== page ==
When running a business, you should worry about balancing employee turnover just as you worry about product quality, accounting, customer service, and the like.
A 100% employee retention rate isn’t an achievable goal, however. A recent survey conducted by AMA Enterprise said to instead strive to find a level of employee turnover that’s both reasonable and keeps costs down.
Employee turnover is a variable number and unique to every business, so a reasonable rate may seem difficult to define; the rate employees leave companies depends on several factors, including the industry, their expectations, and the use of contract workers.
Is There Such a Thing as a Good Turnover Rate?
The AMA Enterprise survey polled 1,000 companies. Of those:
- 46% stated that the perfect level of turnover is anything under 10%
- 19% felt that between 10% and 20% is ideal
- 4% indicated that a rate between 20% and 30% was the best situation
- 2% thought a rate greater than 30% was acceptable
- 29% weren’t sure what their ideal level of turnover would be
These numbers indicate that choosing an appropriate turnover level is a personal decision for every company.
Winning in the Long Term
The AMA Enterprise survey also discovered that focusing on employee retention and investing in ways to increase it pays off in the long run.
According to University of Michigan business professor David Ulrich, "[C]ompanies with better retention [in] key jobs than their competitors will win over time," adding that "most good leaders recognize that talent drives success over time."
To come up with appropriate numbers for your business, you also need to know what kind of turnover you’re dealing with. Say, for example, you have 100 employees – having the ten most competent leave would be far worse than having the ten most under-performing leave.
Kim Ruyle, president of talent management organization Inventive Talent Consulting, said it best: "Not all employee turnover is created equal."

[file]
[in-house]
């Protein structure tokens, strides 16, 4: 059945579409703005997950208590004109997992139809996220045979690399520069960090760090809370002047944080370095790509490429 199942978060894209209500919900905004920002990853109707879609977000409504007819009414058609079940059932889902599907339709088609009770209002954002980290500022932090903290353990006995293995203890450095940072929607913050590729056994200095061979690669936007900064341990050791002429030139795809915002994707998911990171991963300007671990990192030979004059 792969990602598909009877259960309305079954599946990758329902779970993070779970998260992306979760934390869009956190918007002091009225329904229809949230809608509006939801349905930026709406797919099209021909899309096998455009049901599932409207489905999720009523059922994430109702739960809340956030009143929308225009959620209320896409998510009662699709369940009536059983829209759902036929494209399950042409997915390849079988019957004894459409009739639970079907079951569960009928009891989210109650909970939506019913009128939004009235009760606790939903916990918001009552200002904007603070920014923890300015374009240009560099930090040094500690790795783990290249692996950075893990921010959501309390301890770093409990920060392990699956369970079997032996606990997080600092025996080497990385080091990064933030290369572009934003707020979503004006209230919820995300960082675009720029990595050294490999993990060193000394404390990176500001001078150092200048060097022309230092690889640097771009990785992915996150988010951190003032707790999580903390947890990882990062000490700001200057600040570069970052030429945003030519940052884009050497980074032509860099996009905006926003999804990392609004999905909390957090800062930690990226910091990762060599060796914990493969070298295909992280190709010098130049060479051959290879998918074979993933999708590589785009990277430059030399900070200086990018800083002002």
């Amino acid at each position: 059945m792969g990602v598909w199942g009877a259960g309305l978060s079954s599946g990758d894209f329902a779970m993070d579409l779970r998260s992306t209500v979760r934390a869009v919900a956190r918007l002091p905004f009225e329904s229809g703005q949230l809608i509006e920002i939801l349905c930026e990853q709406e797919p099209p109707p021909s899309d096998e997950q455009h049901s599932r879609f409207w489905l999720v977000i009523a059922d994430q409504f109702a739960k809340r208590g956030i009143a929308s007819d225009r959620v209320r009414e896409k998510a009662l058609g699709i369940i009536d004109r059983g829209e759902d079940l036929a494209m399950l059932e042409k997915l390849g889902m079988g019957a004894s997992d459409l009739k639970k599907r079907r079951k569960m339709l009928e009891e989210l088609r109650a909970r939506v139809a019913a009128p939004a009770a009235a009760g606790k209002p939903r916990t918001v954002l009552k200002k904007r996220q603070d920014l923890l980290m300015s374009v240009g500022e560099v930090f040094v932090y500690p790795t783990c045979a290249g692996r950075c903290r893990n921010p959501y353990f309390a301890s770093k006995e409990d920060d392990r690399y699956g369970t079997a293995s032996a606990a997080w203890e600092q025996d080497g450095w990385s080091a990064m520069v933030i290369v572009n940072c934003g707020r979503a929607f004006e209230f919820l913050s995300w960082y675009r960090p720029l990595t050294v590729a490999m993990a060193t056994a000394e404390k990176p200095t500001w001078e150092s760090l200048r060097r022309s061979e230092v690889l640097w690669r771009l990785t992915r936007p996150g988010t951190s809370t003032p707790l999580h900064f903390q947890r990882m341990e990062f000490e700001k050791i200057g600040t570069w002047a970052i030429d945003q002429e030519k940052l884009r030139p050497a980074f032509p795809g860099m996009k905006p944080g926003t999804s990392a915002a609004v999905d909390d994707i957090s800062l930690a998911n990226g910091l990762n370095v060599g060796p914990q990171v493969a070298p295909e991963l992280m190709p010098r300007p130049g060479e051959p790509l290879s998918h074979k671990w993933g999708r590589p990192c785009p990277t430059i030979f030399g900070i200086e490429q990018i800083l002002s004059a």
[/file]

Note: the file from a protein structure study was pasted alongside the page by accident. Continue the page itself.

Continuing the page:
Not Tracking Turnover is Hurting Businesses
Before you can choose an acceptable turnover rate for your business, it’s crucial to understand how to track turnover in the first place. The AMA Enterprise survey found that 12% of respondents had no way to track annual turnover rates while another 17% said they weren't sure if the company paid attention to retention at all.
"[T]hese perceptions are important at a time when understanding the impact of talent loss is critical for managers to grasp and cope with," Edwards said, adding that businesses can increase retention rates by coaching low-performing employees and creating opportunities for advancement.
The Real Problem with High Turnover Rates
It’s well documented that high turnover rates are detrimental to businesses. The Houston Chronicle addresses several reasons, including that employee turnover directly affects company profitability. Rather than gaining back the approximately $16,000 you were paying a full-time, $8-an-hour employee, for example, you’ll have to spend anywhere from $3,500 to $25,000 to cover the costs of hiring and training a new employee as well as for lost sales and productivity.
Studies have also linked high turnover rates with low workplace morale, worsening product or service quality, and even a reduced marketing ROI.
Fortunately, there are companies like Insource Performance Solutions that recognize the challenges of high turnover and have solutions to solve them. Insource works with manufacturing and distribution operations to retain good employees and increase productivity by rewarding associates with financial incentives and providing clear, constant feedback regarding their performance. This alternative to temporary staffing significantly reduces employee turnover while also driving real labor costs savings.